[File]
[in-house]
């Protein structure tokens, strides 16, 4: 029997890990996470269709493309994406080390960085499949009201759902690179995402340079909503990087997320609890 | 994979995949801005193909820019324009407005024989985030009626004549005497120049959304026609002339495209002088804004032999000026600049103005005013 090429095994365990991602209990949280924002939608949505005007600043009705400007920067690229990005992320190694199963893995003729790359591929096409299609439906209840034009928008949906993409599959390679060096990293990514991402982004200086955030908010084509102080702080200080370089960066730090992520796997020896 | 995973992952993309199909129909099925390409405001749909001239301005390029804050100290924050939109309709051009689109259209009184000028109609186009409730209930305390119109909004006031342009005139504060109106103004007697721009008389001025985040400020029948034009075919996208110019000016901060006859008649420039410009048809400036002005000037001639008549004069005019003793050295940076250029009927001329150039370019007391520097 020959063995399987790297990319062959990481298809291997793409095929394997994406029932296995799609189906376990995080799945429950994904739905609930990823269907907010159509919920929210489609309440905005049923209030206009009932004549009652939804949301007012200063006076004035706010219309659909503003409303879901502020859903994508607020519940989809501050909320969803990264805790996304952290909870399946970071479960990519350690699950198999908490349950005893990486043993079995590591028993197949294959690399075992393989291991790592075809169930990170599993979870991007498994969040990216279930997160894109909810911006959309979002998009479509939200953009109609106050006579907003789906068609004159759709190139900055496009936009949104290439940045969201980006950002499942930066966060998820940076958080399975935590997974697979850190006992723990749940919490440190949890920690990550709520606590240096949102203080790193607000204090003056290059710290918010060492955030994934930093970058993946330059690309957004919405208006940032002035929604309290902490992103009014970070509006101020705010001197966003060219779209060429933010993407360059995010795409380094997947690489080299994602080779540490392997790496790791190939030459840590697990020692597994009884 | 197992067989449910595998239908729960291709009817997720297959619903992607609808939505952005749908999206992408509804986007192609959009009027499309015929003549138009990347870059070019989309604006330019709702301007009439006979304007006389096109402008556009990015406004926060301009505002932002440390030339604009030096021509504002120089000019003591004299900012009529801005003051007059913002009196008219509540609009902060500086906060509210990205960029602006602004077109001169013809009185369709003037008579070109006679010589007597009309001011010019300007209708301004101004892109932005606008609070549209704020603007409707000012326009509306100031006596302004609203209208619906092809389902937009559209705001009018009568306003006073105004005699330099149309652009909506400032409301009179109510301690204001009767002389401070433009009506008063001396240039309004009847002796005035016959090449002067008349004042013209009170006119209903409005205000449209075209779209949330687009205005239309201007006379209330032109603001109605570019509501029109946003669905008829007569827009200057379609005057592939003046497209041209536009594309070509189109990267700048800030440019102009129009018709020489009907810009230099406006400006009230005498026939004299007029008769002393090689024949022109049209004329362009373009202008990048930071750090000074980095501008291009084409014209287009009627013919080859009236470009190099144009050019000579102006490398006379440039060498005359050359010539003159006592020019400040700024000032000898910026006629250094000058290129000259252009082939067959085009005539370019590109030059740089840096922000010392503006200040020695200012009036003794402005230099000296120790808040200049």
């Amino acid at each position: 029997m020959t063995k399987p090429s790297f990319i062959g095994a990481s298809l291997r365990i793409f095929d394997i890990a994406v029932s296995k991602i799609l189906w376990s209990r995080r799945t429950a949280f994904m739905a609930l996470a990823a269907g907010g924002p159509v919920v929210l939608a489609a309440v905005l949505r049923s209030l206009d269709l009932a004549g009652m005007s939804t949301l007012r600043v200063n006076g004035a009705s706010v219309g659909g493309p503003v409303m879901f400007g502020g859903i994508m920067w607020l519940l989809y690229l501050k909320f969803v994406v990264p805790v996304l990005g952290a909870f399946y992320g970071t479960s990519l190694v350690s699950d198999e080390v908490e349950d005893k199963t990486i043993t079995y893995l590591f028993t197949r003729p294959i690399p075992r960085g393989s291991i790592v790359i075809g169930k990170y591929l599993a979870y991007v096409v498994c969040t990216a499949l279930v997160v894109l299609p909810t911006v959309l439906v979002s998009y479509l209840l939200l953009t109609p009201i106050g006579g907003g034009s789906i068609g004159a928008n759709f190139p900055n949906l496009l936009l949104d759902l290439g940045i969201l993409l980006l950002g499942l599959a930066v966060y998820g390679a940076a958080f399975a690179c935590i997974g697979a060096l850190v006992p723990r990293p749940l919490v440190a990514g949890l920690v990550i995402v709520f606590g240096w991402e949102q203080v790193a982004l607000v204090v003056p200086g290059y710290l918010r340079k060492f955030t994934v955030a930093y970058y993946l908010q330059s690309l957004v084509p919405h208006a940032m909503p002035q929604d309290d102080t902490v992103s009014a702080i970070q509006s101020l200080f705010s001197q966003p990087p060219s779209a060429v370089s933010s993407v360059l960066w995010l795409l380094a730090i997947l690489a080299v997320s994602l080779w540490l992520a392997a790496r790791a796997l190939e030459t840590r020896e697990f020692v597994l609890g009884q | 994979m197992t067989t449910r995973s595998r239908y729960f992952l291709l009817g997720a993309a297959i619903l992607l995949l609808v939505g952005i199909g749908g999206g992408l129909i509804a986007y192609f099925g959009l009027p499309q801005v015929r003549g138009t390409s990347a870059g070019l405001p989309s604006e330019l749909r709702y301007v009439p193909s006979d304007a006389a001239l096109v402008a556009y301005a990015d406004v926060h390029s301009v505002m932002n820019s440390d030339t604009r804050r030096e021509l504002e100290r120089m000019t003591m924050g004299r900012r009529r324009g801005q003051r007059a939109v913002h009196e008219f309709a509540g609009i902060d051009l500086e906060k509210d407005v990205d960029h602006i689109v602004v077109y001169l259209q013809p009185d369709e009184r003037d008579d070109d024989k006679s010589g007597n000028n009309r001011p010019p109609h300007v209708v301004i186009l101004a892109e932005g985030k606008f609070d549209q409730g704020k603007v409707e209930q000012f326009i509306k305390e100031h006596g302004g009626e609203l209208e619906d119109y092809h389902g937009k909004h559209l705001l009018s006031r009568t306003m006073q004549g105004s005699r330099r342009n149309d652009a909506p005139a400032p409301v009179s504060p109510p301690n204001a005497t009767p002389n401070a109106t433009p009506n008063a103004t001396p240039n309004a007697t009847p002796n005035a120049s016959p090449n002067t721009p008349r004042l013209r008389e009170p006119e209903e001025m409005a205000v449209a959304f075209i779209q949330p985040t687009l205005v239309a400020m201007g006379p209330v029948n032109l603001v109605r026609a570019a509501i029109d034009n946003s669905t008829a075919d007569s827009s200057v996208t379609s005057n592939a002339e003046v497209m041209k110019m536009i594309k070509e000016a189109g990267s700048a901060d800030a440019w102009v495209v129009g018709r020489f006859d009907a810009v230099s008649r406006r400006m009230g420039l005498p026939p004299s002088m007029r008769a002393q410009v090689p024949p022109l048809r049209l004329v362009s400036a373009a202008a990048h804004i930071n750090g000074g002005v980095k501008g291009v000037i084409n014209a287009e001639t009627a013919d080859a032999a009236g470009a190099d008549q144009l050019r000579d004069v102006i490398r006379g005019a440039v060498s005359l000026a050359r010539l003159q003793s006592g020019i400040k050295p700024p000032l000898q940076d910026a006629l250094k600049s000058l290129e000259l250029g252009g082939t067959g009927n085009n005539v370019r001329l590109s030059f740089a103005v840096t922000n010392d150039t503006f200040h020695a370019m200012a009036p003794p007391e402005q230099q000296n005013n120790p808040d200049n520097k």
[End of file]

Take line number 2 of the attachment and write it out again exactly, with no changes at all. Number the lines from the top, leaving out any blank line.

């Protein structure tokens, strides 16, 4: 029997890990996470269709493309994406080390960085499949009201759902690179995402340079909503990087997320609890 | 994979995949801005193909820019324009407005024989985030009626004549005497120049959304026609002339495209002088804004032999000026600049103005005013 090429095994365990991602209990949280924002939608949505005007600043009705400007920067690229990005992320190694199963893995003729790359591929096409299609439906209840034009928008949906993409599959390679060096990293990514991402982004200086955030908010084509102080702080200080370089960066730090992520796997020896 | 995973992952993309199909129909099925390409405001749909001239301005390029804050100290924050939109309709051009689109259209009184000028109609186009409730209930305390119109909004006031342009005139504060109106103004007697721009008389001025985040400020029948034009075919996208110019000016901060006859008649420039410009048809400036002005000037001639008549004069005019003793050295940076250029009927001329150039370019007391520097 020959063995399987790297990319062959990481298809291997793409095929394997994406029932296995799609189906376990995080799945429950994904739905609930990823269907907010159509919920929210489609309440905005049923209030206009009932004549009652939804949301007012200063006076004035706010219309659909503003409303879901502020859903994508607020519940989809501050909320969803990264805790996304952290909870399946970071479960990519350690699950198999908490349950005893990486043993079995590591028993197949294959690399075992393989291991790592075809169930990170599993979870991007498994969040990216279930997160894109909810911006959309979002998009479509939200953009109609106050006579907003789906068609004159759709190139900055496009936009949104290439940045969201980006950002499942930066966060998820940076958080399975935590997974697979850190006992723990749940919490440190949890920690990550709520606590240096949102203080790193607000204090003056290059710290918010060492955030994934930093970058993946330059690309957004919405208006940032002035929604309290902490992103009014970070509006101020705010001197966003060219779209060429933010993407360059995010795409380094997947690489080299994602080779540490392997790496790791190939030459840590697990020692597994009884 | 197992067989449910595998239908729960291709009817997720297959619903992607609808939505952005749908999206992408509804986007192609959009009027499309015929003549138009990347870059070019989309604006330019709702301007009439006979304007006389096109402008556009990015406004926060301009505002932002440390030339604009030096021509504002120089000019003591004299900012009529801005003051007059913002009196008219509540609009902060500086906060509210990205960029602006602004077109001169013809009185369709003037008579070109006679010589007597009309001011010019300007209708301004101004892109932005606008609070549209704020603007409707000012326009509306100031006596302004609203209208619906092809389902937009559209705001009018009568306003006073105004005699330099149309652009909506400032409301009179109510301690204001009767002389401070433009009506008063001396240039309004009847002796005035016959090449002067008349004042013209009170006119209903409005205000449209075209779209949330687009205005239309201007006379209330032109603001109605570019509501029109946003669905008829007569827009200057379609005057592939003046497209041209536009594309070509189109990267700048800030440019102009129009018709020489009907810009230099406006400006009230005498026939004299007029008769002393090689024949022109049209004329362009373009202008990048930071750090000074980095501008291009084409014209287009009627013919080859009236470009190099144009050019000579102006490398006379440039060498005359050359010539003159006592020019400040700024000032000898910026006629250094000058290129000259252009082939067959085009005539370019590109030059740089840096922000010392503006200040020695200012009036003794402005230099000296120790808040200049």